Eric Martell and Alex Wyler were able to provide the coding background necessary to get the company off the ground. Since we started the company, they have taken lead on product development and enhancements, and my main focus remains on running the business through sales and customer service. In getting the business launched successfully, my goal was to maintain the customer base we already had and continue to expand our market reach.

Q: Why do you think your business model will be successful in the marketplace?

Restaurants need a company like EatStreet to focus on what they do best – making food. We handle all of the ordering steps and online transactions, and we even offer restaurants a mobile friendly ordering process. I think a restaurant is successful when it can focus on making food and providing the best customer service possible. We help streamline that process.

We make it very easy for customers to use EatStreet too. All they need is one username and password to be able to log on and have instant access to local food. It’s very convenient. Users don’t need to sit on hold to wait for someone to answer the phone and take their order. EatStreet eliminates phone calls and even helps alleviate language barriers.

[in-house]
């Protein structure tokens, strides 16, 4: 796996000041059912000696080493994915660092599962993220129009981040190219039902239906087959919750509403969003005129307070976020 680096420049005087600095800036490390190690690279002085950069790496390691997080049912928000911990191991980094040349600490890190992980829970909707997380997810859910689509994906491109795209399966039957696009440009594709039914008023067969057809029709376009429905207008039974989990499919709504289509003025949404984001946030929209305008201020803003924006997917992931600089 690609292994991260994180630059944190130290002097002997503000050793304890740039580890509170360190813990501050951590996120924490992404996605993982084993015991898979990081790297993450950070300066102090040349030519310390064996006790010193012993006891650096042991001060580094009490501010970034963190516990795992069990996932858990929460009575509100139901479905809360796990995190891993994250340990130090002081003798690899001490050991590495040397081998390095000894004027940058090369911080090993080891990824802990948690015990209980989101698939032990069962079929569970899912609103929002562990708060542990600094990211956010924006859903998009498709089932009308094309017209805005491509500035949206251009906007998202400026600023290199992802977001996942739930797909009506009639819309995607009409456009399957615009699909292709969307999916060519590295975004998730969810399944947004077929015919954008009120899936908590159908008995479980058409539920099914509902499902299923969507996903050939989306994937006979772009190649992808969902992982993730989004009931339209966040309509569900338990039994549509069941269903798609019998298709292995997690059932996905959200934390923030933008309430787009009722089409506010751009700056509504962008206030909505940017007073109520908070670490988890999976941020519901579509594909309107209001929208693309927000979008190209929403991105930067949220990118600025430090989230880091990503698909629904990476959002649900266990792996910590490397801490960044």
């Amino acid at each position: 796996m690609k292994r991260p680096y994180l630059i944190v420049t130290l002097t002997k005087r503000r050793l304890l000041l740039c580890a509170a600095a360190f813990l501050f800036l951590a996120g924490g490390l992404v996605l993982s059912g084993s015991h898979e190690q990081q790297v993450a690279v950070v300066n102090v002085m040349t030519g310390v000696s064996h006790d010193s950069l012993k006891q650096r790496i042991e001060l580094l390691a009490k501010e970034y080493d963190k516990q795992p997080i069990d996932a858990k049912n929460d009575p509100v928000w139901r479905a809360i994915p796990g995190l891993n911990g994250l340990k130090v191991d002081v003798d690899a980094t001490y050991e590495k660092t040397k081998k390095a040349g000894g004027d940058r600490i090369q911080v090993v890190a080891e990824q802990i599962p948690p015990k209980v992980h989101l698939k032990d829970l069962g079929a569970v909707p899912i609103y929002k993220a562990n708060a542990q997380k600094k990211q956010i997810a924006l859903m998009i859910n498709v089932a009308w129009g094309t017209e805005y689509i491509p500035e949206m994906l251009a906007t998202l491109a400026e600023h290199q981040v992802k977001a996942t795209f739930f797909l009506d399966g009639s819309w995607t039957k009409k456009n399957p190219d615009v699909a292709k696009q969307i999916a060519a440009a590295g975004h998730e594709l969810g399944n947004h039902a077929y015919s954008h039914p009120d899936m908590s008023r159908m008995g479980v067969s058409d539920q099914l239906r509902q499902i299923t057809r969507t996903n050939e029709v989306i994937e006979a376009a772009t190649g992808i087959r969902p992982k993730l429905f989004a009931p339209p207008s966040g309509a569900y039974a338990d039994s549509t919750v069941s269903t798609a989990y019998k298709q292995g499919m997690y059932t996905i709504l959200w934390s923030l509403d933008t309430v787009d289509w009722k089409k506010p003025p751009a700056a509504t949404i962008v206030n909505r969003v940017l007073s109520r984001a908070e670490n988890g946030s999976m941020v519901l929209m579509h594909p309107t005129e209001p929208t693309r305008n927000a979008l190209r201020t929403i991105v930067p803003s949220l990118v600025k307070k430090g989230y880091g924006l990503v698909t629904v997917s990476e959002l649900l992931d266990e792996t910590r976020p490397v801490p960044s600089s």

Q: How does your service differ from your competitors’?

From a user standpoint, there are a few features that make EatStreet different from our competitors. When users sign up with EatStreet, they receive a weekly newsletter that lists specials and promotions from our restaurant partners. We also offer a rewards program. Every time a user places an order, they get a coupon to a local restaurant. In addition, our users can donate five percent of their order to a local nonprofit organization.

On the restaurant side, we provide restaurants with their own custom apps and mobile optimized websites for ordering, as well as Facebook integrations. Businesses can edit and manage their menus and orders from an online dashboard, run reports, offer coupons, send marketing emails and more using the EatStreet software solution.

Q: Who are your key customers and where do you see growth opportunities?

Right now our key demographic is definitely college students. That’s where the majority of our orders are coming from. When we select a new city for expansion, we are mindful of locations that have large student bodies. That’s a primary aspect we look for when expanding into any market. Because of this key customer base, we run a lot of promotions to appeal to college students.